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Ecstasy (MDMA) has been added to the spectrum of illicit drugs used by college students. In this study, the authors estimated the prevalence of ecstasy use within a large college student sample and investigated the polydrug-use history of those ecstasy users. They administered an anonymous questionnaire to college students (N = 1,206) in classrooms at a large university in the mid-Atlantic United States. The overall student response rate was 91%. Nine percent of the sample reported lifetime ecstasy use. Because 98% of ecstasy users had used marijuana, the authors compared polydrug use between ecstasy users and individuals who had used marijuana but not ecstasy. Ecstasy users, as compared with these marijuana users, were significantly more likely to have used inhalants (38% vs. 10%), LSD (38% vs. 5%), cocaine (46% vs 2%), and heroin (17% vs 1%) in the past year. Significant polydrug use among college student ecstasy users has important implications for their substance abuse treatment.
Ecstasy, or MDMA (3,4-methylenedioxymethamphetamine), is a methamphetamine derivative that has both stimulant and mild hallucinogenic effects. It is usually taken orally in tablet or capsule form and often used in combination with other drugs.1,2 In most regions of the United States, ecstasy is the most frequently used of the “club drugs,” drugs that are consumed at “raves” (all-night dance parties frequently attended by young adults).3
However, ecstasy use is not confined to raves and extends to surburban and rural settings, including college campuses.4 Several population-based surveys document the prevalence of ecstasy use among adolescents and young adults. According to 2002 data from the Monitoring the Future (MTF) study,5 a nationally representative survey of US high school and college students, 12.7% of college students in the United States used ecstasy at least once in their lifetime6 (see Figure 1). According to the 2002 National Survey of Drug Use and Health (NSDUH, formerly the National Household Survey on Drug Abuse),7 15% of the population aged 18 to 25 years had tried ecstasy at least once in their lifetime, and almost 6% had used it in the past year. From 1996 to 2002, the use of ecstasy by 18- to 25-year-olds increased more than 200%.7,8
However, the rate of increase in ecstasy use among youths and young adults during the past 2 years appears to be slowing, as evidenced by both the NSDUH and the MTF Study, which estimate that 7.5% of high school seniors in 2004 had tried ecstasy at least once in their lifetime.6,7–9 The Drug Abuse Warning Network (DAWN), which documents drug-related emergency department mentions in major metropolitan areas of the United States, noted a sharp increase in ecstasy-related drug mentions between 1994 and 2001 and a decrease in the past 2 years.10 Anecdotal evidence from the Community Epidemiology Work Group (CEWG), which has a diverse set of members that includes ethnographers and researchers that track recent drug trends in major metropolitan areas, highlights the widespread diffusion of ecstasy from the rave scene into more mainstream settings, including college campuses.11 The DEA similarly reports that, in addition to underground raves, nightclubs, and private residences, college campuses are popular settings in which ecstasy is used and sold.2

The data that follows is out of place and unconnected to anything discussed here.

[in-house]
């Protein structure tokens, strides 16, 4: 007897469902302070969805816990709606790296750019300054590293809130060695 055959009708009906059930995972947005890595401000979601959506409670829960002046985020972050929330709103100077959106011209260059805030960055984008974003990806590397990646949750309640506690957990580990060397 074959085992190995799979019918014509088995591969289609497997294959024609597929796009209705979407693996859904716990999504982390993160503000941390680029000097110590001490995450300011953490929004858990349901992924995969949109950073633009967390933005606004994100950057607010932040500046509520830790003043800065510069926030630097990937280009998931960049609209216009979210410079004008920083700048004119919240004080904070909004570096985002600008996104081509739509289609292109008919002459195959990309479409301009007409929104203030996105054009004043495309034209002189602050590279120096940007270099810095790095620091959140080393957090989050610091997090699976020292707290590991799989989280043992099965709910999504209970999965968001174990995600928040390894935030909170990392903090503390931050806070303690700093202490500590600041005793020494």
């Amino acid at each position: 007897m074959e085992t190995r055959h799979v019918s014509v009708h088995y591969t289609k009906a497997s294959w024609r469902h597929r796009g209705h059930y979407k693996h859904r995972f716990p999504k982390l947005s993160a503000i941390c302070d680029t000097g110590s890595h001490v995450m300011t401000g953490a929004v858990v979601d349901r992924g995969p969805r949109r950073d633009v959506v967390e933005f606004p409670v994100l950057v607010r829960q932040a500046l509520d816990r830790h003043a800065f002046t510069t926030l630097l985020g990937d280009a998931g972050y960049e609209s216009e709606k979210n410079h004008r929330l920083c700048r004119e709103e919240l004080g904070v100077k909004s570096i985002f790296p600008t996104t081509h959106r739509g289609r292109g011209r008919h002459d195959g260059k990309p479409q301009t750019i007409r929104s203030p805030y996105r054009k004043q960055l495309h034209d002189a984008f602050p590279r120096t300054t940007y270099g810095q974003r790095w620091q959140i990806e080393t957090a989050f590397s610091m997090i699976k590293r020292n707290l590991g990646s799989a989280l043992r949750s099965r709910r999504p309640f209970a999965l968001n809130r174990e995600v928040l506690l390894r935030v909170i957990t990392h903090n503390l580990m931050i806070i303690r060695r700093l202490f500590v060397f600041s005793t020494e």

Although there have been few studies of college students in the United States that confirm the findings of these population-based trends, existing research suggests that ecstasy use among college students rose until about 2001 and has been decreasing every year since. A study of undergraduate students at Tulane University revealed an increase in lifetime ecstasy use from 16% in 1986 to 24% in 1990.12 A more recent study of a nationally representative sample of college students documented a 69% increase in ecstasy use from 1997 to 1999.13
In addition, findings from nationally based surveys of US college students such as MTF,5 the National College Health Assessment,14 and the Core Survey15 suggest that, in addition to alcohol use, increased ecstasy use and other club drug use—along with consumption of additional illicit drugs, such as marijuana and hallucinogens—have become an important concern. Such concern is reflected by the Healthy Campus 201016 identification of “Alcohol and Other Drugs” as one of the 11 high-priority health issues for campus settings, as well as its declaration of “Substance Abuse” as 1 of the 28 focus areas of accomplishing the 2 overarching goals of increasing quality and years of healthy life and eliminating health disparities.16,17
With the increase in use and availability of ecstasy, researchers have documented both positive and negative social and physiological effects that have implications for college student health. Ecstasy users and certain Web sites (eg, http://www.erowid.org, http://thedea.org, http://ecstasy.org/experiences/index.html) often promote ecstasy use as involving positive effects, including enhancing mood, energy, sociability, mental clarity, sensory perceptions, and sexual sensations, which outweigh the negative effects.18–23 There are also several Web sites that advertise herbal ecstasy and ecstasy cigarettes as legal alternatives to MDMA, with similar positive physiological effects and fewer negative effects (eg, http://www.blissherbs.com, http://www.herbalecstacy.info, http://www.herbalsmokeshack.com). However, researchers have documented adverse effects of ecstasy use in human clinical studies. These findings support the concerns that researchers, health care providers, and health care educators have regarding ecstasy use among the college student population.19–22,24–33 In addition, similar to other recreational drugs used on college campuses, ecstasy is a disinhibitory agent, and researchers have speculated that it promotes high-risk sexual behaviors and associated consequences, including unwanted pregnancy and sexually transmitted diseases.34–36